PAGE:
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Our final neurochemistry topic of the semester focused on the developmental disorder known as autism.  Autism is a very interesting topic because its cause can be due to so many different events and it is relatively hard to get a concrete diagnosis.  The general definition of autism states that it is a disorder of neural development characterized by impaired social interaction and communication.  The paper that we explored outlined two particular hypotheses for the cause of autism, looking at both the genetic factors as well as the possibility of different environmental factors present in the causing of autism.

 

The world that we live in is becoming increasingly complex as science develops new ways to build different products with new materials that often contain both heavy metals and xenobiotics.  Xenobiotics are simply chemicals that people can come in contact with and the main heavy metals that our paper focused on were arsenic, lead, and mercury. Combining these heavy metals and xenobiotics with genetic predisposition there is an extreme risk for the development of autism.  I will start out by briefly describing the science behind the hypotheses outlining the development of autism.  The development of autism starts out with either genetic factors or the exposure to heavy metals and xenobiotics causing impaired sulfur metabolism.  This impaired sulfur metabolism then inhibits the activity of methionine synthase causing decreased methylation of DNA, ultimately resulting in developmental delay and autism.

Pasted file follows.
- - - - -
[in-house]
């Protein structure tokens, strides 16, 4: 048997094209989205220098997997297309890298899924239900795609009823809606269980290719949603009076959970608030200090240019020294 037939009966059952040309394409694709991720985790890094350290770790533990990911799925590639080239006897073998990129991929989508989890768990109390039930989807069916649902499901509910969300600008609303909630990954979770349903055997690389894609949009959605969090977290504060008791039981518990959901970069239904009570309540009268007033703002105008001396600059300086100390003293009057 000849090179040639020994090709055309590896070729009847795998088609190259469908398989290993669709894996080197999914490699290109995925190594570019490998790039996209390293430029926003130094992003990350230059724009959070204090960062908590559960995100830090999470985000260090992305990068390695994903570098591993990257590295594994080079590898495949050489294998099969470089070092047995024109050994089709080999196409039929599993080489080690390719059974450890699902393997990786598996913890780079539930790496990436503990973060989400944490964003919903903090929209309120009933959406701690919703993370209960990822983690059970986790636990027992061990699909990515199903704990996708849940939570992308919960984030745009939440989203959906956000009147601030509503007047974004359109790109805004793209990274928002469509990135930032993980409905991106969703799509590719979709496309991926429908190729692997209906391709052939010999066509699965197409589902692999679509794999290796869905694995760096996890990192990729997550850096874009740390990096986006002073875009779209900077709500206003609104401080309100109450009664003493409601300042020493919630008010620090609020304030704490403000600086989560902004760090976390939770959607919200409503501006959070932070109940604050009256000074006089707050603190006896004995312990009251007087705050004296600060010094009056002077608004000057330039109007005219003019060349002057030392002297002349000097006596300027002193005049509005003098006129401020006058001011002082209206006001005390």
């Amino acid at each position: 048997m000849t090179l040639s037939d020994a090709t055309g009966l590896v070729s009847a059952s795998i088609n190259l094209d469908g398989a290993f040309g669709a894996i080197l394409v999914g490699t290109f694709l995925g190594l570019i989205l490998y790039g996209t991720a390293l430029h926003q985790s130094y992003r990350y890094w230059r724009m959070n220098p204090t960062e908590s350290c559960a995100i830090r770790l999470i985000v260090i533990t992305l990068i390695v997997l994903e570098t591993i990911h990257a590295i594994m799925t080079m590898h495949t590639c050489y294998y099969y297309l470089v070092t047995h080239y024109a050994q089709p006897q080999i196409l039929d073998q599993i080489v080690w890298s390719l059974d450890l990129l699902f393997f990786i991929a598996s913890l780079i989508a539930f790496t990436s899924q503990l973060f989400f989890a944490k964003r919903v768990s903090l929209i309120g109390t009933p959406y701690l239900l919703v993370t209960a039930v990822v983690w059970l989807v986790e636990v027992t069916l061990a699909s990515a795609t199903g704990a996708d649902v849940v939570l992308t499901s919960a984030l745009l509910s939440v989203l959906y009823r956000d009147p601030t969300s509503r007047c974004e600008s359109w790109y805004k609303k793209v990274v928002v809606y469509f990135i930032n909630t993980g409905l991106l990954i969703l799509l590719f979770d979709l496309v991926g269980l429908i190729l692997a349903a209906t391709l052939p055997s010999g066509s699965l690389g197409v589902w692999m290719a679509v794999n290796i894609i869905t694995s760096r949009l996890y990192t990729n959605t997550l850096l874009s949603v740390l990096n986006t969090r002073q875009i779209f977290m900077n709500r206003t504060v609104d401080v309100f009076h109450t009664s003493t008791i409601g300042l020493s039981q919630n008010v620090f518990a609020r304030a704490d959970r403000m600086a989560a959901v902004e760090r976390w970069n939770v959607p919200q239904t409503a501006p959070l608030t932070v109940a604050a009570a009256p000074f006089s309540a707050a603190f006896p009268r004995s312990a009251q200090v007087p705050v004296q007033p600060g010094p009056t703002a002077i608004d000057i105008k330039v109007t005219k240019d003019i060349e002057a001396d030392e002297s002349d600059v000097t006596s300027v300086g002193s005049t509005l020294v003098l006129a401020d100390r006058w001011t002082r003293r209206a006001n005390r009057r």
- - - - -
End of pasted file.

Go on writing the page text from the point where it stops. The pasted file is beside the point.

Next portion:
One of the main topics that we talked about in our discussion dealt with diagnosing autism and what this does to the social status of a child.  Diagnosing autism can be very difficult because the symptoms can cover a very broad spectrum ranging from very severe to very minor.  It is very hard for parents to know when to take their children into the doctor to get examined because it’s hard to know for sure if your child is simply in an awkward stage of development or is in fact suffering from the developmental disorder known as autism.

 

I personally have a family friend who was diagnosed with Asperger syndrome, which is an autism spectrum disorder that is very similar to autism but can be less severe.  In my friend’s case, he had a very awkward childhood and struggled socially prompting his parents to take him to the doctor, ultimately to be diagnosed with Asperger’s.  He now has grown up substantially and if you didn’t know that he had been diagnosed it would be impossible to tell that he has an autism spectrum disorder but he will forever have the title of having Asperger’s.  This is just one example showing the difficulties of diagnosing autism spectrum disorders and how hard it must be to label a child with autism.

 

It will be very interesting to see whether or not the number of cases of autism will continue to increase at the rate it is today now that scientists are uncovering more and more information on the causes of autism and whether or not they will be able to come up with a way to either prevent autism or treat individuals that are already suffering form the developmental disorder.

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